CDMO Recipharm has announced that its 2020 International Environmental Award will be presented to Amy Pruden, Professor of Civil and Environmental Engineering at Virginia Tech in Blacksburg, Virginia, US.
Amy Pruden is widely recognized for her work documenting antibiotic resistance genes as environmental contaminants, says Recipharm in a press release. Her most recent research focuses on advancing practical means of antibiotic resistance monitoring, mitigation and risk assessment in wastewater, recycled water and other water systems.
“Dr. Pruden’s research in this area is invaluable and will no doubt go a long way to identifying exactly how antibiotic use impacts risks in relation to antimicrobial resistance.”
“Her work concerning antibiotic resistance is particularly interesting since this is a known challenge for the pharmaceutical industry, healthcare and agriculture sectors. Dr. Pruden’s research in this area is invaluable and will no doubt go a long way to identifying exactly how antibiotic use impacts risks in relation to antimicrobial resistance,” says Lars Backsell, Chairman of the Board of Recipharm.
Pharmaceuticals, such as antibiotics, may accumulate in our water resources with largely unknown impacts. In Pruden’s research team, she and her colleagues are focusing on antibiotic resistance genes (ARGs) as the contaminant of interest, bringing in environmental engineering tools to understand their fate and transport in the environment as well as to assess water treatment options. Their research suggests that standard pathogen inactivation imposed by water and wastewater treatment may not be sufficient to protect public health, rather, technologies that remove or destroy drug-resistant DNA may be necessary.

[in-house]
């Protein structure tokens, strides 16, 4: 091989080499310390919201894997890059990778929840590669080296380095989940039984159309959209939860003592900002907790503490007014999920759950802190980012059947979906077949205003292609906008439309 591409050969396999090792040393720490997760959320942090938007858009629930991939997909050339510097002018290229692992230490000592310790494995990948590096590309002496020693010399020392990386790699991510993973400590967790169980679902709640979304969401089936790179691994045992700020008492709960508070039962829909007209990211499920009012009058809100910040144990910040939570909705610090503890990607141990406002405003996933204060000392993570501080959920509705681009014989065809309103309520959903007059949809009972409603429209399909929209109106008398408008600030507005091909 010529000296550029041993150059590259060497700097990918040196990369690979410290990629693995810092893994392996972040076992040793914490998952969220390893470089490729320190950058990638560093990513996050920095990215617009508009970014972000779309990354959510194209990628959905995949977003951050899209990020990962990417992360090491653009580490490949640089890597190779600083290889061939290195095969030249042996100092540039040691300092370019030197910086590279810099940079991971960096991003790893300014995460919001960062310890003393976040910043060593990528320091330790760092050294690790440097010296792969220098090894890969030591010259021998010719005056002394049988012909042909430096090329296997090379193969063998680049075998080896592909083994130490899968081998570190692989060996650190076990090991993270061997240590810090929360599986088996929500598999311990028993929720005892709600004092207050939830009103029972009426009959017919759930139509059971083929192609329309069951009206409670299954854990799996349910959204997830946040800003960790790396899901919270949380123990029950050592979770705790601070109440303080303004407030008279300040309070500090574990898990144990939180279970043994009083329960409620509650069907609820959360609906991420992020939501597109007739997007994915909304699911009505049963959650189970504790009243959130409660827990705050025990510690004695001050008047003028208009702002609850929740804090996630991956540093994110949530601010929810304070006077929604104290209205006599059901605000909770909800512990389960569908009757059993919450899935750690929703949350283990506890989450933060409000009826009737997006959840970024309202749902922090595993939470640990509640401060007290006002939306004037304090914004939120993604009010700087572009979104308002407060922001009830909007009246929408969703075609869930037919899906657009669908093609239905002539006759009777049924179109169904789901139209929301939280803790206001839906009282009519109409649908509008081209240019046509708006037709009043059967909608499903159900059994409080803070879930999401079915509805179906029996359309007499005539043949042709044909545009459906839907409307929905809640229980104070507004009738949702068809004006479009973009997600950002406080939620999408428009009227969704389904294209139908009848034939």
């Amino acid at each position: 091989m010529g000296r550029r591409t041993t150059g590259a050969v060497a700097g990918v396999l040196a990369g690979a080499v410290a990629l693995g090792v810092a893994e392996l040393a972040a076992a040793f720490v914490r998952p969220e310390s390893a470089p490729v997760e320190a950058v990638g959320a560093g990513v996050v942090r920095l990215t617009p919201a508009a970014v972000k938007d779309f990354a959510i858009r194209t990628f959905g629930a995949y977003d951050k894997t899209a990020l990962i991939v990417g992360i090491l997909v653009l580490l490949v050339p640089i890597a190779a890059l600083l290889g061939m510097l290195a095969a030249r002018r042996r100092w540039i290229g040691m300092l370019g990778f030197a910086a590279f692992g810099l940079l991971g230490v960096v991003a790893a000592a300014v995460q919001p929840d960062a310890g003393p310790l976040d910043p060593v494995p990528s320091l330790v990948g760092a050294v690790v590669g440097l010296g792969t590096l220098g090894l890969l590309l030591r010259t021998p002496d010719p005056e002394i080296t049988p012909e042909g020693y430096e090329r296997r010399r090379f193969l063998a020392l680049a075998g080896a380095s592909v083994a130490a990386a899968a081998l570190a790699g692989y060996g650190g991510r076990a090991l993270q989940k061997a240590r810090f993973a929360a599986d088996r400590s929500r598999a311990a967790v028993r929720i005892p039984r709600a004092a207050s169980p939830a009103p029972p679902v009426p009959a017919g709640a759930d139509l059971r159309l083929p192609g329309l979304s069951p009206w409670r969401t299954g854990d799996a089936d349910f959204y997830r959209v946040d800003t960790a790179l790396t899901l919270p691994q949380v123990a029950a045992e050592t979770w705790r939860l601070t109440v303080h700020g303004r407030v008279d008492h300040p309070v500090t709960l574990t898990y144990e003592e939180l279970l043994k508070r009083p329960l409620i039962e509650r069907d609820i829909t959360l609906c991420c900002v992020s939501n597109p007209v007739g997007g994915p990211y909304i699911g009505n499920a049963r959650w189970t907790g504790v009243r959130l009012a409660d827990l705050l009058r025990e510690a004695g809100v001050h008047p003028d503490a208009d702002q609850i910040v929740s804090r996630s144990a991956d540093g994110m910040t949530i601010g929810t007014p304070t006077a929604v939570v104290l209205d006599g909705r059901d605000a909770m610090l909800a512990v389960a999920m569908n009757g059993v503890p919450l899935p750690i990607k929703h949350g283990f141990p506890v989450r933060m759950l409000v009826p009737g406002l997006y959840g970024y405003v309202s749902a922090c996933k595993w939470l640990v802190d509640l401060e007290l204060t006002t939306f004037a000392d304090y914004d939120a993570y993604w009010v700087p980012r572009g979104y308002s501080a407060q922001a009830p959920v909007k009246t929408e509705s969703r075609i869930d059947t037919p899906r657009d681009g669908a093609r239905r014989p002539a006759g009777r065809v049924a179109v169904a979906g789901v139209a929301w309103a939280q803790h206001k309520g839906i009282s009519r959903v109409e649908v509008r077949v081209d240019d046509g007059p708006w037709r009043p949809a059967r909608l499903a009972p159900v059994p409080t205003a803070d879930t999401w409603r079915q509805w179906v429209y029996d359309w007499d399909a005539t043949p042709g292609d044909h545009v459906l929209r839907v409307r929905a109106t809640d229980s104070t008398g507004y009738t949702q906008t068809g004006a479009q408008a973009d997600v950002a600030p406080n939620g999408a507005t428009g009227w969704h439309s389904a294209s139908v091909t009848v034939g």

“A team effort”
Dr. Pruden also serves as an Associate Editor for the Journal of Environmental Science & Technology and has published more than 175 peer-reviewed manuscripts and book chapters on bioremediation, pathogens and antibiotic resistance, states Recipharm in their press release. She is also well known for her work in advancing the study of environmental microbiomes and designing water systems to prevent the colonization of pathogens, such as Legionella.
“I am very honored to receive this award and thank Recipharm for this recognition. Our success has really been a team effort, as tackling environmental and public health challenges requires expertise from many disciplines and perspectives. I especially would like to thank my many students for all of their hard work and dedication and I hope that this award offers some inspiration for the future,” says Amy Pruden.
The prize ceremony will take place later during spring 2021 and will be set up in an appropriate format considering the development of the COVID-19 pandemic.
Photo of Amy Pruden: Ray Meese for Virginia Tech